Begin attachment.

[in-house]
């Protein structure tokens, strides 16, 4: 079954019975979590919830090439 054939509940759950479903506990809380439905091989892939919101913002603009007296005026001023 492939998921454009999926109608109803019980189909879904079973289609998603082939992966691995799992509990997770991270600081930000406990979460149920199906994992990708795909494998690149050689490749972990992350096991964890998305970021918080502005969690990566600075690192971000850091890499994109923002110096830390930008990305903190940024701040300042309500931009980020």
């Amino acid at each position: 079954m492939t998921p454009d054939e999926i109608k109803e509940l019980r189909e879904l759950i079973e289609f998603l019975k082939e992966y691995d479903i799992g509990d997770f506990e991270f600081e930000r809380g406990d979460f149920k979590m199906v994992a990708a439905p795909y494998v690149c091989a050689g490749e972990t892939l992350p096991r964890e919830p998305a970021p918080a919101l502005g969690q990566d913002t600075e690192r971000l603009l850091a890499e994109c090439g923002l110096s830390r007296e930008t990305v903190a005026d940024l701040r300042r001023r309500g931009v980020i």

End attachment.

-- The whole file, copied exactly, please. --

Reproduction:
[in-house]
């Protein structure tokens, strides 16, 4: 079954019975979590919830090439 054939509940759950479903506990809380439905091989892939919101913002603009007296005026001023 492939998921454009999926109608109803019980189909879904079973289609998603082939992966691995799992509990997770991270600081930000406990979460149920199906994992990708795909494998690149050689490749972990992350096991964890998305970021918080502005969690990566600075690192971000850091890499994109923002110096830390930008990305903190940024701040300042309500931009980020």
């Amino acid at each position: 079954m492939t998921p454009d054939e999926i109608k109803e509940l019980r189909e879904l759950i079973e289609f998603l019975k082939e992966y691995d479903i799992g509990d997770f506990e991270f600081e930000r809380g406990d979460f149920k979590m199906v994992a990708a439905p795909y494998v690149c091989a050689g490749e972990t892939l992350p096991r964890e919830p998305a970021p918080a919101l502005g969690q990566d913002t600075e690192r971000l603009l850091a890499e994109c090439g923002l110096s830390r007296e930008t990305v903190a005026d940024l701040r300042r001023r309500g931009v980020i």